Yesterday (Sept.10), the National Archives was honored to host Vice President of the United States Joseph Biden as he commemorated the 20th anniversary of the passing of the Violence Against Women Act. The Vice President drafted the act as a Senator from Delaware.
Archivist of the United States David S. Ferriero opened the event with remarks on the vital role that the National Archives plays in maintaining the original records of the nation. The National Archives, as the nation’s recordkeeper, holds all of the Acts of Congress in our records including the 1994 Violence Against Women Act, pictured above. The original Act, on display at the event, was signed by then Speaker of the House, Thomas S. Foley, President Pro Tempore of the Senate, Robert C. Byrd, and President of the United States, William J. Clinton.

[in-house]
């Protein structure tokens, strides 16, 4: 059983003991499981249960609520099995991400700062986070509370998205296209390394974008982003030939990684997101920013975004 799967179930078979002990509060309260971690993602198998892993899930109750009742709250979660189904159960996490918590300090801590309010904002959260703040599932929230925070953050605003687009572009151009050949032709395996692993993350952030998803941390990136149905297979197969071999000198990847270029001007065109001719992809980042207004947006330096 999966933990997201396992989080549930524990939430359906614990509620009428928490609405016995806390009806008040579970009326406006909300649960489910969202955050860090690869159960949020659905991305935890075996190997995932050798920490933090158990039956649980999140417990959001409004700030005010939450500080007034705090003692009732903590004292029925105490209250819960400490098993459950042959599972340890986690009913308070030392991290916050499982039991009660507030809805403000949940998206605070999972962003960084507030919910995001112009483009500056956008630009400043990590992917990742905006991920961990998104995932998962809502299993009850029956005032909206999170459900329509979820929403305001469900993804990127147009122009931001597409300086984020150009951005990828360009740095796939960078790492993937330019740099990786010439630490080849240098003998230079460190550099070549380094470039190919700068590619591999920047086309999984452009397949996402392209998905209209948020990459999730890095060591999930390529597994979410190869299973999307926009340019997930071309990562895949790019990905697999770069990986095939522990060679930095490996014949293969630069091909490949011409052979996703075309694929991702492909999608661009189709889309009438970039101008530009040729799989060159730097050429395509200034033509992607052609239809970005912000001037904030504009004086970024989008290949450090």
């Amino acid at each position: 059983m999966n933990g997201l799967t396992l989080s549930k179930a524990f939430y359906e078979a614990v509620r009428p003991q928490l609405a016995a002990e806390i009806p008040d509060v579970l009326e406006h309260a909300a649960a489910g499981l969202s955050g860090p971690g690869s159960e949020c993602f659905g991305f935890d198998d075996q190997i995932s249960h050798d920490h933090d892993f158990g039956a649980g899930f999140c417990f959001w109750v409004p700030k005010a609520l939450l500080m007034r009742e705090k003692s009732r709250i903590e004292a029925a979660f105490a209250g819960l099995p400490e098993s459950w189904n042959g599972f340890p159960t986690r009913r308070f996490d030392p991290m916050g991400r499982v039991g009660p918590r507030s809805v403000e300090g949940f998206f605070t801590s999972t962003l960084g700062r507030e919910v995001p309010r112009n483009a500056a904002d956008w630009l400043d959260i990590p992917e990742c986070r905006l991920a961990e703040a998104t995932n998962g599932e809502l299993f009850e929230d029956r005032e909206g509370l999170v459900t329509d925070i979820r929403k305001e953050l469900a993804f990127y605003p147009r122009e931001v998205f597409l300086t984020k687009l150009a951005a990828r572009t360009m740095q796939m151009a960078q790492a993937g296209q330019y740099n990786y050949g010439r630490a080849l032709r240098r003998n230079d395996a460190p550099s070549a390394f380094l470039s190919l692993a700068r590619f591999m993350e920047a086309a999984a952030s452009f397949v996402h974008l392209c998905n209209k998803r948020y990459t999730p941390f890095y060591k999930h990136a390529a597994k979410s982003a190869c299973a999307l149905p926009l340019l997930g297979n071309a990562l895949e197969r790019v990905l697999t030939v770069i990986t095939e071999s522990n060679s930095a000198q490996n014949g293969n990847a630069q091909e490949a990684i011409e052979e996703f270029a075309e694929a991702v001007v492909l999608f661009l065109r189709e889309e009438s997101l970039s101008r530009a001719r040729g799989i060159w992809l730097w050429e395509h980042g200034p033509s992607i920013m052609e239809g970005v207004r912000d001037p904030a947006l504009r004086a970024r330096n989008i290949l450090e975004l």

Held in the Rotunda, with the Charters of Freedom as a backdrop and an audience of around 250 invited guests, many of whom were instrumental in the creation and passage of the Act, the Vice President spoke of the work involved in the Act. He spoke of the battered women’s shelters, domestic violence victims, civil rights groups, and women’s groups who had worked and continued to work to educate the nation and eradicate domestic violence from our society. For more on his speech, go to the White House blog at http://go.usa.gov/V5K4.
According to the National Domestic Violence Hotline, created by the Violence Against Women Act, “More than 1 in 3 women (35.6%) and more than 1 in 4 men (28.5%) in the United States have experienced rape, physical violence and/or stalking by an intimate partner in their lifetime.” If you or someone you know is the victim of domestic violence, you can call the National Domestic Violence Hotline at 1-800-799-7233, 1-800-787-3224(TTY) or visit http://www.thehotline.org.